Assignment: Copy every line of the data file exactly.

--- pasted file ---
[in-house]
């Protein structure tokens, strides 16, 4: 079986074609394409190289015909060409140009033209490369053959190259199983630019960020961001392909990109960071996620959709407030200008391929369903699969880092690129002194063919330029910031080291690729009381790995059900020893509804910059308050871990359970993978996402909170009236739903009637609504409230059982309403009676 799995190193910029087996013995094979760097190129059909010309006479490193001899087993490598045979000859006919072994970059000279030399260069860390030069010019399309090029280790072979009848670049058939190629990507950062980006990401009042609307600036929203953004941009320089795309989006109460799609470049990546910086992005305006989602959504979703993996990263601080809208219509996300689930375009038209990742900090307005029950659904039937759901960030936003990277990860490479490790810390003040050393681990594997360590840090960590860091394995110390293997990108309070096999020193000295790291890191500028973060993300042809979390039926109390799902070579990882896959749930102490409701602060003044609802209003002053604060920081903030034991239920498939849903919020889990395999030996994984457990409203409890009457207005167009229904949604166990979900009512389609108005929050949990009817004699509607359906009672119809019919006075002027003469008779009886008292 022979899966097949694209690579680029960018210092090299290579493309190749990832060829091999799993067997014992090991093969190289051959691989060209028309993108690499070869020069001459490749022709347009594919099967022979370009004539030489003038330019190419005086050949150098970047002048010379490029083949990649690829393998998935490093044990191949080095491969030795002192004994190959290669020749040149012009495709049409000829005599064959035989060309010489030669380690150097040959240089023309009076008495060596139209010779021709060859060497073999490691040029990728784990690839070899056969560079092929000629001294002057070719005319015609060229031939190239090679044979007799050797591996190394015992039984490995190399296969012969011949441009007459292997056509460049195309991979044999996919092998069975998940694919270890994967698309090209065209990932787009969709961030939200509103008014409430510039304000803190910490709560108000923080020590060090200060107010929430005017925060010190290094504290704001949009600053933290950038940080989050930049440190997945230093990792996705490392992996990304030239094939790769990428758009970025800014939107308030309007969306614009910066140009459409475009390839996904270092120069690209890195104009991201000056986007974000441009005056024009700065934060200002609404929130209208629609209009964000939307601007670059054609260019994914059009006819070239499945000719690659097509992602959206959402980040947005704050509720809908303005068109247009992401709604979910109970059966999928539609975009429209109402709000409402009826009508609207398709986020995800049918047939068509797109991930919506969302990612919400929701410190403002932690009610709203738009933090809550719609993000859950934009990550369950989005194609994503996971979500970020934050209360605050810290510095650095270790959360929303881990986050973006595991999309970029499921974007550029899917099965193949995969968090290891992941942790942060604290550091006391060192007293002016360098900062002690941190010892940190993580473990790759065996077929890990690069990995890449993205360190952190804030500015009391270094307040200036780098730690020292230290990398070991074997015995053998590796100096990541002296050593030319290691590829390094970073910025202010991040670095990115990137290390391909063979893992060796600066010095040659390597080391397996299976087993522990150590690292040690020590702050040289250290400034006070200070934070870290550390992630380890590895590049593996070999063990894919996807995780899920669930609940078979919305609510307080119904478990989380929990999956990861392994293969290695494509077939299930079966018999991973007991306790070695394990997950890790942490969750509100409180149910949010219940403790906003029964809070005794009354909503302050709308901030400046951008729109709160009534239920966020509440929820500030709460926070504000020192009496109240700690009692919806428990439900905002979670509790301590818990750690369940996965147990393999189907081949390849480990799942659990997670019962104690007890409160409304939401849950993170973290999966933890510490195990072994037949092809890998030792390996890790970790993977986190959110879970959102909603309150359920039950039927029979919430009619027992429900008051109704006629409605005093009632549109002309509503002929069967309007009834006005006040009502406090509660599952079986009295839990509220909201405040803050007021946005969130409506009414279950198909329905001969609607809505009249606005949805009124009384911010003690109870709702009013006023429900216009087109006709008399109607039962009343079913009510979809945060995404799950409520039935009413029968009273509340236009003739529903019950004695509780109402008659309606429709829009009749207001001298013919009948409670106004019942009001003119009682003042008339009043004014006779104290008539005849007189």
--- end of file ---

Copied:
[in-house]
């Protein structure tokens, strides 16, 4: 079986074609394409190289015909060409140009033209490369053959190259199983630019960020961001392909990109960071996620959709407030200008391929369903699969880092690129002194063919330029910031080291690729009381790995059900020893509804910059308050871990359970993978996402909170009236739903009637609504409230059982309403009676 799995190193910029087996013995094979760097190129059909010309006479490193001899087993490598045979000859006919072994970059000279030399260069860390030069010019399309090029280790072979009848670049058939190629990507950062980006990401009042609307600036929203953004941009320089795309989006109460799609470049990546910086992005305006989602959504979703993996990263601080809208219509996300689930375009038209990742900090307005029950659904039937759901960030936003990277990860490479490790810390003040050393681990594997360590840090960590860091394995110390293997990108309070096999020193000295790291890191500028973060993300042809979390039926109390799902070579990882896959749930102490409701602060003044609802209003002053604060920081903030034991239920498939849903919020889990395999030996994984457990409203409890009457207005167009229904949604166990979900009512389609108005929050949990009817004699509607359906009672119809019919006075002027003469008779009886008292 022979899966097949694209690579680029960018210092090299290579493309190749990832060829091999799993067997014992090991093969190289051959691989060209028309993108690499070869020069001459490749022709347009594919099967022979370009004539030489003038330019190419005086050949150098970047002048010379490029083949990649690829393998998935490093044990191949080095491969030795002192004994190959290669020749040149012009495709049409000829005599064959035989060309010489030669380690150097040959240089023309009076008495060596139209010779021709060859060497073999490691040029990728784990690839070899056969560079092929000629001294002057070719005319015609060229031939190239090679044979007799050797591996190394015992039984490995190399296969012969011949441009007459292997056509460049195309991979044999996919092998069975998940694919270890994967698309090209065209990932787009969709961030939200509103008014409430510039304000803190910490709560108000923080020590060090200060107010929430005017925060010190290094504290704001949009600053933290950038940080989050930049440190997945230093990792996705490392992996990304030239094939790769990428758009970025800014939107308030309007969306614009910066140009459409475009390839996904270092120069690209890195104009991201000056986007974000441009005056024009700065934060200002609404929130209208629609209009964000939307601007670059054609260019994914059009006819070239499945000719690659097509992602959206959402980040947005704050509720809908303005068109247009992401709604979910109970059966999928539609975009429209109402709000409402009826009508609207398709986020995800049918047939068509797109991930919506969302990612919400929701410190403002932690009610709203738009933090809550719609993000859950934009990550369950989005194609994503996971979500970020934050209360605050810290510095650095270790959360929303881990986050973006595991999309970029499921974007550029899917099965193949995969968090290891992941942790942060604290550091006391060192007293002016360098900062002690941190010892940190993580473990790759065996077929890990690069990995890449993205360190952190804030500015009391270094307040200036780098730690020292230290990398070991074997015995053998590796100096990541002296050593030319290691590829390094970073910025202010991040670095990115990137290390391909063979893992060796600066010095040659390597080391397996299976087993522990150590690292040690020590702050040289250290400034006070200070934070870290550390992630380890590895590049593996070999063990894919996807995780899920669930609940078979919305609510307080119904478990989380929990999956990861392994293969290695494509077939299930079966018999991973007991306790070695394990997950890790942490969750509100409180149910949010219940403790906003029964809070005794009354909503302050709308901030400046951008729109709160009534239920966020509440929820500030709460926070504000020192009496109240700690009692919806428990439900905002979670509790301590818990750690369940996965147990393999189907081949390849480990799942659990997670019962104690007890409160409304939401849950993170973290999966933890510490195990072994037949092809890998030792390996890790970790993977986190959110879970959102909603309150359920039950039927029979919430009619027992429900008051109704006629409605005093009632549109002309509503002929069967309007009834006005006040009502406090509660599952079986009295839990509220909201405040803050007021946005969130409506009414279950198909329905001969609607809505009249606005949805009124009384911010003690109870709702009013006023429900216009087109006709008399109607039962009343079913009510979809945060995404799950409520039935009413029968009273509340236009003739529903019950004695509780109402008659309606429709829009009749207001001298013919009948409670106004019942009001003119009682003042008339009043004014006779104290008539005849007189």